In the tradition of Freaky Friday and Big, writer and director Tina Gordon (Peeples) brings audiences the story of Jordan Sanders’ (Regina Hall) need for redemption. A high powered tech mogul and a tyrannical boss who is magically transported back to her teenaged alter-ego (played brilliantly by Marsai Martin) as a means of finding out how to treat the people in her life better.
She is assisted through this process by the only person she can trust through this vulnerable situation, April (Issa Rae). This brow-beaten, but patient personal assistant must cover for Jordan at the office, while her boss must endure the nightmare of middle school. Both women must work to discover the lessons that come from this bizarre circumstance, which may mean they might find the answer within themselves and their friendship.
Short-take: Surprisingly this film did not go straight to Netflix, because the whole production feels like a made-for-television movie with some mature themes added in for good measure. Tina Gordon delivers a straight-forward comedy of self-discovery and personal identity that contains no real surprises.
The over-the-top antics by each character proves that this film lives in an unrealistic world of workplaces, school and relationships. Each figure represents a societal caricature that reaches beyond the reality of real life. Regina Hall’s portrayal of the vicious boss would never be able to exist in this hyper-sensitive and overly litigious world. Then to partner her character with the public school atmosphere, the quick response of the government official, the short 48-hour timeline and the disturbing aspects of the teenaged Jordan’s responses to adult men make this whole production exist in a poorly imagined world.
If the audience can come to terms with these unrealistic elemnts, it may make the entire experience a bit more palatable.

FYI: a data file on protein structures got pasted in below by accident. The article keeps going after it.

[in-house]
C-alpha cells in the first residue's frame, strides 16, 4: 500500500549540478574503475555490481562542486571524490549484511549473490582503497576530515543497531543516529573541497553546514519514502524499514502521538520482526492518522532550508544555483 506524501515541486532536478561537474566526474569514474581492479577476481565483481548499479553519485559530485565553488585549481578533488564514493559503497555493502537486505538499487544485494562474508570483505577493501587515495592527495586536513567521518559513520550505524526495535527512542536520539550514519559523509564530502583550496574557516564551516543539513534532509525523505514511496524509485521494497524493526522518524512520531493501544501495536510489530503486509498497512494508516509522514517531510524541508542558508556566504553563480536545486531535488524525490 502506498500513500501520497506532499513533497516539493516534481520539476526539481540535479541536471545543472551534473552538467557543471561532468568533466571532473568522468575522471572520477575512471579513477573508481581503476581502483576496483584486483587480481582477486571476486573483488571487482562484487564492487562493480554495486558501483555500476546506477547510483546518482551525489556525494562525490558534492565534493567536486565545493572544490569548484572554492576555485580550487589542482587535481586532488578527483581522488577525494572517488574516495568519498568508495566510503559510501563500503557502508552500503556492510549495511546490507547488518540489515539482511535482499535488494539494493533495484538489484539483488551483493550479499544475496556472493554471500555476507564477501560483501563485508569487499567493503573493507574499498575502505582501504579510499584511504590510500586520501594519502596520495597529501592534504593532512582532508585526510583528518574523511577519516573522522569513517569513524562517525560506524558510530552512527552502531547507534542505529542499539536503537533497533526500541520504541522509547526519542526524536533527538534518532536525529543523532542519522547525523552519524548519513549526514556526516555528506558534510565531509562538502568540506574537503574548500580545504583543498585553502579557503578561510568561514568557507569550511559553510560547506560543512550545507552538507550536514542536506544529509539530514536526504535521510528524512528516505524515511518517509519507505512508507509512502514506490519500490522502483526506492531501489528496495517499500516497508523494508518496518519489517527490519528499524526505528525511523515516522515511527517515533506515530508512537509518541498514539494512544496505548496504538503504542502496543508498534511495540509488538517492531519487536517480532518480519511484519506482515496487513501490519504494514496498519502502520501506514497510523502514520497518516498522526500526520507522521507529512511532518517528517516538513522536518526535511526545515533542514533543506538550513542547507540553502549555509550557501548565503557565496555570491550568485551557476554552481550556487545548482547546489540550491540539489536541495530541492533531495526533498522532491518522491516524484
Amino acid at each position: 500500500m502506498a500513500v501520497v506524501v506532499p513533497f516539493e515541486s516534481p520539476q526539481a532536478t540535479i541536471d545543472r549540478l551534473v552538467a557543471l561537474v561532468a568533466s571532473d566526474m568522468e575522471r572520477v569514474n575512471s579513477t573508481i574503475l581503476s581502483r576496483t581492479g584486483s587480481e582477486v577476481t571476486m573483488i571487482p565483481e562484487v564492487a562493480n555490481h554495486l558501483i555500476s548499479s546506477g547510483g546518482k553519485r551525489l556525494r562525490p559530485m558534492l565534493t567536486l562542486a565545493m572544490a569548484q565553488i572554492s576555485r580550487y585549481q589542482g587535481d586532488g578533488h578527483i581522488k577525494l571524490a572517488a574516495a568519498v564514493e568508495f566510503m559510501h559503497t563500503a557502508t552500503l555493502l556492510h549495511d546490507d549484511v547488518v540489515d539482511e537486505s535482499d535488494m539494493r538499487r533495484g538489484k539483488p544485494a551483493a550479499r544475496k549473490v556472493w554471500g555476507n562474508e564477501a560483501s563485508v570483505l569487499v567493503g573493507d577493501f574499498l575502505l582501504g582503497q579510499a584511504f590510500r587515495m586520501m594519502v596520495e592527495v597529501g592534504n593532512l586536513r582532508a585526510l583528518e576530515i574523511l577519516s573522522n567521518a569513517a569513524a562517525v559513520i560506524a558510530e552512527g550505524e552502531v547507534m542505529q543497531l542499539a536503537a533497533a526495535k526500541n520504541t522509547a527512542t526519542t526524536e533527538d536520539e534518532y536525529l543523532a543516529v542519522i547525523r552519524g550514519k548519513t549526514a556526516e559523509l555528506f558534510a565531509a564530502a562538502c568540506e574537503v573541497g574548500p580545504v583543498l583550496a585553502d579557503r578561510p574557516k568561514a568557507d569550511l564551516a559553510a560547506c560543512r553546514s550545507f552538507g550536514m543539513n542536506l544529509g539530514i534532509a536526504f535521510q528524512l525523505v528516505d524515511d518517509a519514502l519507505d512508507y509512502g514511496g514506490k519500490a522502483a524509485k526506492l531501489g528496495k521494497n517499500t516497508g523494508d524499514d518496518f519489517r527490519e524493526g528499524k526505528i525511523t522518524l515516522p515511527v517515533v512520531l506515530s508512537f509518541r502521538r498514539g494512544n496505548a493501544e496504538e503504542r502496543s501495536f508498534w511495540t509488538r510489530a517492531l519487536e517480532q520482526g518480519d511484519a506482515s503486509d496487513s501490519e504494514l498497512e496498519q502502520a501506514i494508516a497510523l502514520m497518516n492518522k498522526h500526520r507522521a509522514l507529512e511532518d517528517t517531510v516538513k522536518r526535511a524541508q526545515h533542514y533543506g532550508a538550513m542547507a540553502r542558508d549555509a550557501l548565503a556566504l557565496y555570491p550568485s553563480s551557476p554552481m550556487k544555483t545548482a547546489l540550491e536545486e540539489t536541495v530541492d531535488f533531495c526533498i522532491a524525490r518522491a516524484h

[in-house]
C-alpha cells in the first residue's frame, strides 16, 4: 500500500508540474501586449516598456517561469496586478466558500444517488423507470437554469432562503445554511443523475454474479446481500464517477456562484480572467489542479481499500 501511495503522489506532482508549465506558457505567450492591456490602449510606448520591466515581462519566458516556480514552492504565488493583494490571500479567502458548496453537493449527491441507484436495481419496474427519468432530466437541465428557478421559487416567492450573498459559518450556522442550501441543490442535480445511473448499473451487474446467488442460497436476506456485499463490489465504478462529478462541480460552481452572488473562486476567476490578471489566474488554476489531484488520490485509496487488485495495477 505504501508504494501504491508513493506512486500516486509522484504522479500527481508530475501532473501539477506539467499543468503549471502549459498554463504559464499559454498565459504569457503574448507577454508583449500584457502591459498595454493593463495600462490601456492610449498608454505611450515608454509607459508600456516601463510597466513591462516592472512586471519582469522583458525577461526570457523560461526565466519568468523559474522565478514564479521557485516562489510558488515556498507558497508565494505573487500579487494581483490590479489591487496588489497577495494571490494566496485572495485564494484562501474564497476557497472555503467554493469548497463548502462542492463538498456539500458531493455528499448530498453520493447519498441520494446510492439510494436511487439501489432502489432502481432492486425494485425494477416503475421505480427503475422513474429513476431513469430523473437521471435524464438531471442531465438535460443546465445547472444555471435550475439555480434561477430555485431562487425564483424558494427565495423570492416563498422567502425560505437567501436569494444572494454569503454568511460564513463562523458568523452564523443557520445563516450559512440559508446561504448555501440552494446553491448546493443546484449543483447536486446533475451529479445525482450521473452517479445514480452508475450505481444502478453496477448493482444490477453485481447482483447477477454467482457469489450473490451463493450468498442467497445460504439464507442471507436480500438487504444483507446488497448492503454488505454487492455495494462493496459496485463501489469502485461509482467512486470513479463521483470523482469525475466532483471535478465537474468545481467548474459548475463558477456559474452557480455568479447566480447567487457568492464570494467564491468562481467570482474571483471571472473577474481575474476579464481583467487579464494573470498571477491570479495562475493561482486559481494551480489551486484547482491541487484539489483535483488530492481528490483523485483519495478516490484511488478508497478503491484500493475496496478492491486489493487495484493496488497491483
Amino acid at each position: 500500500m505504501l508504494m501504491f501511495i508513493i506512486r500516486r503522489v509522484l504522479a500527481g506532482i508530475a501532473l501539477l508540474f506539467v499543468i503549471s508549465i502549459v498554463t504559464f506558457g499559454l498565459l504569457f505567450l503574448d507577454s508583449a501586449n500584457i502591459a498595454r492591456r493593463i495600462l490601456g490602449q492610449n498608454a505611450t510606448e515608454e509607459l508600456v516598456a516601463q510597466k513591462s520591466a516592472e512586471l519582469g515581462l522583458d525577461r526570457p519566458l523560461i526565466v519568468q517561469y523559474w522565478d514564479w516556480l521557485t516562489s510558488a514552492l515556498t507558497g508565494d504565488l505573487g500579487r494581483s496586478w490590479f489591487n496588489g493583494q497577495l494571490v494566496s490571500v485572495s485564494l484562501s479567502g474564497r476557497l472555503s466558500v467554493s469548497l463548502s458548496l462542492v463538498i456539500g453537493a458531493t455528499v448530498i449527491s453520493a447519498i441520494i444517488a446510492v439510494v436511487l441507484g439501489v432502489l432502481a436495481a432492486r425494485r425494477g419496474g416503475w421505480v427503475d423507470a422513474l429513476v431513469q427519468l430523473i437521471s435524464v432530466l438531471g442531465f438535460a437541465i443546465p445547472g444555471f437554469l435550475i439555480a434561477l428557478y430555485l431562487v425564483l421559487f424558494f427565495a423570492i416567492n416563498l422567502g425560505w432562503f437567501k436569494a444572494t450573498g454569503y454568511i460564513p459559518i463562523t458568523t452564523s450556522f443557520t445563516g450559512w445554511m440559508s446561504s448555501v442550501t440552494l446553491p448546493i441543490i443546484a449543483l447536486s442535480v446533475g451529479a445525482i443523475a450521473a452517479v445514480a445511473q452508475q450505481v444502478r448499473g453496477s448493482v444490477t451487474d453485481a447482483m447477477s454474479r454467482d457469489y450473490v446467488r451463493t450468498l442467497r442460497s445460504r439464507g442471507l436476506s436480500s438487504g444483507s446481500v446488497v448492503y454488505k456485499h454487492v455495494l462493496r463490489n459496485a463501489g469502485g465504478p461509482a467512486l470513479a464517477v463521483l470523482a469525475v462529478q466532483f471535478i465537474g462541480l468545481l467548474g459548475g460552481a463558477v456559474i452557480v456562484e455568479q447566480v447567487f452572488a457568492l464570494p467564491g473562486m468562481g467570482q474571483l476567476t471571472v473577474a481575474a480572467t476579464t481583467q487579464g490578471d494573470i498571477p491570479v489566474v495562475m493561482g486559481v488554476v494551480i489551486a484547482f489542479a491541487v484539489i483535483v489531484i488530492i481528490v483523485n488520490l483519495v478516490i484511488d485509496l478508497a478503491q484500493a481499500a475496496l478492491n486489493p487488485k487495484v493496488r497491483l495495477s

For parents looking for a film that attempts to address bullying and the negative side of striving for dreams at all costs, there are better options than Little. (Check out Wonder) As this movie tries to deal with the issues of identity, this story struggles to know its own audience. More time is spent in the workplace atmosphere than in school which means the majority of the dialogue is suited for a mature audience. Jordan and April are attempting to find themselves, but it is unclear where they are supposed to learn these lessons. The film does have cute children cast in central roles, but most of the issues have to do with topics that will only be humorous to the adults in the theatre.
Even though Little aspires for bigger things, the reality is that this film is better suited for the small screen. Stifled by sophomoric writing, bad editing and failing to identify its target audience, this whole production quickly outgrows its welcome.
REEL DIALOGUE: Should we aspire for dreams at any cost?
Stories like Little genuinely address the issue of achieving our dreams in life. Jordan Sanders seems to think that she must reach deep within and to do something extraordinary with her life and in the process, she must roll over anyone who gets in her way.In this world of ‘believing in yourself’ and ‘if you believe it, you can do it,’ does that mean that our lives mean any less if we don’t achieve our dreams at the expense of our relationships?
The Bible tells us that in Psalm 139 it states that we are fearfully and wonderfully made by God which moves our lives from ordinary to extraordinary. Not because of who we are, but because of who created us.
The challenge may be to not merely believe in ourselves, but to believe in the one who is the creator of dreams. Building into that relationship with God, as opposed to sacrificing our human relations for the sake of achieving our dreams.
1. What is the value of the human spirit? (Proverbs 20:27, Romans 8:16)
2. Should we pursue our dreams? (Proverbs 16:3, Jeremiah 29:11)
3. What should we do in difficult times? (John 16:33, Philippians 4:6-7)